U.S. Anti-Semitism Envoy Calls J Street Annexation Image Anti-Semitic, J Street Accuses Envoy of ‘Bad Faith’

"Their imagery uses Antisemitism and crude anti-Semitic conspiracy theories to advance their agenda."
July 9, 2020
Elan Carr; Photo courtesy of Israel-American Council National Summit

Elan Carr, the United States Special Envoy to Monitor and Combat Anti-Semitism, accused the progressive Jewish group J Street of posting an anti-Semitic image on Twitter regarding the issue of Israeli annexation of the West Bank.

The image, which was posted on July 7, is a photo of Israeli Prime Minister Benjamin Netanyahu, U.S. Ambassador to Israel David Friedman, former U.S. Middle East envoy Jason Greenblatt and senior White House adviser Jared Kushner, looking down at President Donald Trump. Kusher is Trump’s son-in-law. The photo contains the words “STOP ANNEXATION” in all capital letters.

“Tell the Senate: US taxpayers should not foot the bill for West Bank annexation,” the text of the photo states.


Carr denounced the image in a July 8 tweet, stating: “How dare @jstreetdotorg
use this picture in this context. Their imagery uses #Antisemitism and crude anti-Semitic conspiracy theories to advance their agenda. They should withdraw this and apologize to @POTUS @realDonaldTrump and to #Jewish Americans who serve our great country.”


J Street, a liberal Jewish Middle East Lobby, responded later in the day with a tweet accusing Carr of lobbing “a bad faith attack.”

“This is a photo of some of the primary contributors to Trump’s disastrous annexation plan,” the Jewish group wrote. “Please do your job & combat actual anti-Semitic bigotry instead of launching transparently partisan attacks against critics of your boss’ Mideast policies.”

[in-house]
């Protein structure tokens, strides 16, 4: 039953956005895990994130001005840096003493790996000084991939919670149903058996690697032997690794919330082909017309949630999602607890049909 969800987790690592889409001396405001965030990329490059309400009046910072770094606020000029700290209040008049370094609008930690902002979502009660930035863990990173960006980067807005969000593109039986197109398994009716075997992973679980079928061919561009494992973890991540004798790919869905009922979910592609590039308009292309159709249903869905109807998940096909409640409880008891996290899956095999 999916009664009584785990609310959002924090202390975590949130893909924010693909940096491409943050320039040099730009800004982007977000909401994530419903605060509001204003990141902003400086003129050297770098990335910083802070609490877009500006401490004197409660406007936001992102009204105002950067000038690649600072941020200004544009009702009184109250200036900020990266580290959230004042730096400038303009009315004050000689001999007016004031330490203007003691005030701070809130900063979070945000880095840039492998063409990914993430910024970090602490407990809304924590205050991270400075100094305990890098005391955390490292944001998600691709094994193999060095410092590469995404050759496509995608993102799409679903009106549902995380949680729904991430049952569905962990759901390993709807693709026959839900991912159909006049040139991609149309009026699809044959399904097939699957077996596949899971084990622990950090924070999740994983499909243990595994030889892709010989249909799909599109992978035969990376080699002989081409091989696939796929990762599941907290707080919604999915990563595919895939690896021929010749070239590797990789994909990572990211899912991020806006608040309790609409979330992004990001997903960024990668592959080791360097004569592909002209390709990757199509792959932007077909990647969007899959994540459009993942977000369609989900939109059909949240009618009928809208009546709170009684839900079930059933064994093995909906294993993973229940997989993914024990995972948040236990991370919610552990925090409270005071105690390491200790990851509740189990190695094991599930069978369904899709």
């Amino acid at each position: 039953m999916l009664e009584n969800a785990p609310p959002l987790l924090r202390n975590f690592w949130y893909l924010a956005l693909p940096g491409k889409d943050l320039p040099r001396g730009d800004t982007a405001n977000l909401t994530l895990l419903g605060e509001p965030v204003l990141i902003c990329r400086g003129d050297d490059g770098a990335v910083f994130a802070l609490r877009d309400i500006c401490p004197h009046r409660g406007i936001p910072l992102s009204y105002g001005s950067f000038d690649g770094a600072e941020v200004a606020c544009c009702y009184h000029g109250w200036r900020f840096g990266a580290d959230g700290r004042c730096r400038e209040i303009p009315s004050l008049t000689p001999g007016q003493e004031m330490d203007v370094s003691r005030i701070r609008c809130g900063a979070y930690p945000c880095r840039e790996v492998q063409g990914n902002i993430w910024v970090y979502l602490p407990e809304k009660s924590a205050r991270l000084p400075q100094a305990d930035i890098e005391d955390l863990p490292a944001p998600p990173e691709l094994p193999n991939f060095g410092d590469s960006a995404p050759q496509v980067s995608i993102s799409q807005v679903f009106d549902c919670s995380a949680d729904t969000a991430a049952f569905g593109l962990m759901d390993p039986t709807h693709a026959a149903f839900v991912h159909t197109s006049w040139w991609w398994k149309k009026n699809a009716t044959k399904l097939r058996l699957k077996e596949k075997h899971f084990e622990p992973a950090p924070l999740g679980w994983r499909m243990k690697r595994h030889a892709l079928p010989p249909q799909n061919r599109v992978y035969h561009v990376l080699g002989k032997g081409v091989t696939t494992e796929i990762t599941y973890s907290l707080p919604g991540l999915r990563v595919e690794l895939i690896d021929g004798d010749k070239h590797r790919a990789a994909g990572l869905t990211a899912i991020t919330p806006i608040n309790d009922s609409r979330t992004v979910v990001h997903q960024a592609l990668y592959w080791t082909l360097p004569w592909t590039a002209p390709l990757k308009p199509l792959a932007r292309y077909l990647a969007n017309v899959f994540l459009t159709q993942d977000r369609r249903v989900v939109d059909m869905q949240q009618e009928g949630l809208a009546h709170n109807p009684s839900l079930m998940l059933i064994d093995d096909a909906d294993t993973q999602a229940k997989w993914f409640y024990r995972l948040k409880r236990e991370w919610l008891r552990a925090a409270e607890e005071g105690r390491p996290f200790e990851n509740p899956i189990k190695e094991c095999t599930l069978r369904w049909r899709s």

The Simon Wiesenthal Center (SWC) sided with Carr, tweeting: “SWC agrees with US Special Envoy on Anti-Semitism Carr proposed annexation in West Bank should generate robust debate. However this photo implies Jewish control over US policy, a trope deployed by anti-Semites. Urge @jstreetdotorg to remove image.”


Jewish Telegraphic Agency reporter Ron Kampeas, on the other hand, tweeted that he didn’t think the photo is anti-Semitic.

“If a group supporting annexation used this illustration of Trump recognizing annexation (here, of Golan [Heights]) to praise him, I don’t think @USEAntiSemitism would call it anti-Semitic,” Kampeas argued. “So the ‘anti-Semitism’ here per Carr appears to be J St *opposing* annexation.”


Sen. Chris Van Hollen (D-Md.) has proposed an amendment ensuring that U.S. funds wouldn’t go toward annexation. Sens. Bernie Sanders (I-Vt.) and Elizabeth Warren (D-Mass.) support the amendment; AIPAC has opposed it arguing, that it weakens “Israel’s defenses.”

In a comment below the J Street tweet, Ilan Goldberg, senior fellow and director of the Middle East Security program at the Center for New American Security, said that the photo is from a White House event and added that “Criticism of Trump & Netanyahu is not anti-Semitism.”

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